Living with werewolves, however, was not my biggest problem. At school, I had to deal with the dilemma of Colin, with whom I was deeply and passionately in love.

Colin was new at Montalvo Elementary School and thus very attractive to all the girls in the fifth grade. Even then, I understood the ugliness that can occur among girls in competition for love. So, to protect myself, I kept my love for Colin a secret. This caused the dual problem of how to conceal my love, and at the same time, get him to like me.

Colin was tan and athletic. He wore khaki shorts and polo shirts, and he had blond hair that was always parted on the left side and combed with enough gel to keep it in place through a sturdy wind. Although Colin was small, he was fast and good at sports. During recess, he was always on the soccer field. I, on the other hand, was scrawny as a wishbone and un-athletic. Since fourth grade, I had preferred to avoid the embarrassment of being picked last for team sports, and instead played hopscotch with a nice but boring girl named Andrea. With Colin’s arrival, however, my interest in hopscotch diminished.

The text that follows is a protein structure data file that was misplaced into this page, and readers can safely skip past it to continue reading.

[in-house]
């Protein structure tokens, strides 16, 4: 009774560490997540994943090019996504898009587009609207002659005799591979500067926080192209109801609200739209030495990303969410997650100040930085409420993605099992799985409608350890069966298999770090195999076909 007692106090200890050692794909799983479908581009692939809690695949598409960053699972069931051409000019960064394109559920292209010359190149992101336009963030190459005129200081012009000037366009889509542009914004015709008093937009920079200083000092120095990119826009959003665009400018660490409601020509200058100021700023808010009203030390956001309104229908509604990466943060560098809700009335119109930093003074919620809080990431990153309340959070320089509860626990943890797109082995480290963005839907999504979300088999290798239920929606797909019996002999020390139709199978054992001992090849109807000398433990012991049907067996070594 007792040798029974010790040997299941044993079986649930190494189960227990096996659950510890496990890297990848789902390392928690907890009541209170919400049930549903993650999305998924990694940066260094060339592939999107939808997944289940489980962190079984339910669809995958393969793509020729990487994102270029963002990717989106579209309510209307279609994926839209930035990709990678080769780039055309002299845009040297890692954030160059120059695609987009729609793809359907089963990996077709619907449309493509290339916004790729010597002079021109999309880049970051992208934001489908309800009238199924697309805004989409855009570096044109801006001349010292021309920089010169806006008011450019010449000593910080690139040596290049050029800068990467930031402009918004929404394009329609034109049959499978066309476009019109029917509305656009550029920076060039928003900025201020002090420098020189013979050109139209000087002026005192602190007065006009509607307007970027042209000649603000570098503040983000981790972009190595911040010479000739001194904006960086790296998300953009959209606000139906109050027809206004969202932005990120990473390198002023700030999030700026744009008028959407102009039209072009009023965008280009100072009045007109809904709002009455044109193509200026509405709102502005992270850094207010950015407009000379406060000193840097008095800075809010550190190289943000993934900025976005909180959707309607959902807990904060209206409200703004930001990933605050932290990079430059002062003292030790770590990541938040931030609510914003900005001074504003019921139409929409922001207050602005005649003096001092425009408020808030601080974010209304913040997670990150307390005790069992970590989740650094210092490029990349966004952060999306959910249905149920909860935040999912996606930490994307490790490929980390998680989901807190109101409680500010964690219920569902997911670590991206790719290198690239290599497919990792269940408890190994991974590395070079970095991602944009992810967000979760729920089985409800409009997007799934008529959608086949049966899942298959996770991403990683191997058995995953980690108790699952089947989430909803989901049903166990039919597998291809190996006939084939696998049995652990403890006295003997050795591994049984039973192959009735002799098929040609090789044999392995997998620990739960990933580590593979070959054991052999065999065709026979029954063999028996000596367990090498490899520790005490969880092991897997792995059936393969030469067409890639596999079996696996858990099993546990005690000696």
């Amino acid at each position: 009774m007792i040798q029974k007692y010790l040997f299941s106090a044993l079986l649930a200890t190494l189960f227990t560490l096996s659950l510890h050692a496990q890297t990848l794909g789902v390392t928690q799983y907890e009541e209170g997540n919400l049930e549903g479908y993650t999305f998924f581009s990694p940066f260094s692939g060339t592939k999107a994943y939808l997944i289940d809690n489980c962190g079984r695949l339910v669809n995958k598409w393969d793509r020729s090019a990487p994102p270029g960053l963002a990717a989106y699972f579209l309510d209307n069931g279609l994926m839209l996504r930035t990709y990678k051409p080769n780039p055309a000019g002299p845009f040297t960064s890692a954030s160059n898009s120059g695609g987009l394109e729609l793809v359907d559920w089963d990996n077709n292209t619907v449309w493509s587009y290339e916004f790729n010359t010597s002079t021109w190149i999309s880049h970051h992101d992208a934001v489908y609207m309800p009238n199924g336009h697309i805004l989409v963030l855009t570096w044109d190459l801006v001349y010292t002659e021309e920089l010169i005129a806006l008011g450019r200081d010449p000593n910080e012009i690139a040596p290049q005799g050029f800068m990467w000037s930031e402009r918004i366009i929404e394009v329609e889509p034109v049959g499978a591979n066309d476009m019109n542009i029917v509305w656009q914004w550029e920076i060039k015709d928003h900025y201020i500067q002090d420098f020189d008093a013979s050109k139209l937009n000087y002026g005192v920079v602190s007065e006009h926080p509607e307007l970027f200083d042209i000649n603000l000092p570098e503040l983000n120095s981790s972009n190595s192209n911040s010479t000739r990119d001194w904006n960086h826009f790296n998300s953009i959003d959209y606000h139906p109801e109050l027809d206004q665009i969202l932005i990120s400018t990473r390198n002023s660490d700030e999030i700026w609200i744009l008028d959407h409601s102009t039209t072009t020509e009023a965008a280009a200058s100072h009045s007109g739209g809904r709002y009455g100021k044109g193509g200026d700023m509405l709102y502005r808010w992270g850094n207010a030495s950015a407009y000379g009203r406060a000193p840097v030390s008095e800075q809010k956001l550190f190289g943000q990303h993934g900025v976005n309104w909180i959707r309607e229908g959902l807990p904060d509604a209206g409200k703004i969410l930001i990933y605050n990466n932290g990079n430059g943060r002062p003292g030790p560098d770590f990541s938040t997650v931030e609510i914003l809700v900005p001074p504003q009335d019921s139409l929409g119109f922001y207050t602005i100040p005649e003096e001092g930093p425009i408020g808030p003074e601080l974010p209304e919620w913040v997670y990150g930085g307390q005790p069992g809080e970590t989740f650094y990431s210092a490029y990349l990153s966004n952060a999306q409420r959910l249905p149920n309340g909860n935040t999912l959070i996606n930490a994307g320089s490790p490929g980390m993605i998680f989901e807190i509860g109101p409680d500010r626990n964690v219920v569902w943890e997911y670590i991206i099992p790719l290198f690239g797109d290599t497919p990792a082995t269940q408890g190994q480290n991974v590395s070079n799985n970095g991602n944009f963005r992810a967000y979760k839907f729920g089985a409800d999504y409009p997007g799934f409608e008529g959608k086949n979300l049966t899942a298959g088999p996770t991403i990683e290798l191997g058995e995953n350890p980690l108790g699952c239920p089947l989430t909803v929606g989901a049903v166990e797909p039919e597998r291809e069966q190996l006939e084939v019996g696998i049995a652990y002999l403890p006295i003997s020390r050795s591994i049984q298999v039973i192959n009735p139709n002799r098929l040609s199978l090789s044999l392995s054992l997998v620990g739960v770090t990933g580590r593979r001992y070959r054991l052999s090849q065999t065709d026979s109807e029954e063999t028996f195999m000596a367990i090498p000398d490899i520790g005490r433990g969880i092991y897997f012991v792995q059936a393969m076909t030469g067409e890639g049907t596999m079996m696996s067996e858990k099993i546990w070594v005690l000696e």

One day when Andrea was absent, I walked nonchalantly to the edge of the blacktop. A short, steep hill separated the blacktop from the soccer field. I sat down at the top of this hill where I would have the best view of the game.

I pretended to be sunning myself and examining the grass. However, despite my efforts to act disinterested, I became engrossed in the game. Colin scored two goals and I had to control my desire to jump up and shout, “Yes!” My life couldn’t have been better at that moment. The sky was clear and blue and I was in love with a soccer star.

A few minutes later, however, my heart crumbled when the ball hit Colin in the mouth. He cried out and covered his braces. I wanted to run to him, but I sat still. Kids gathered around, and the teacher on duty asked if he was bleeding.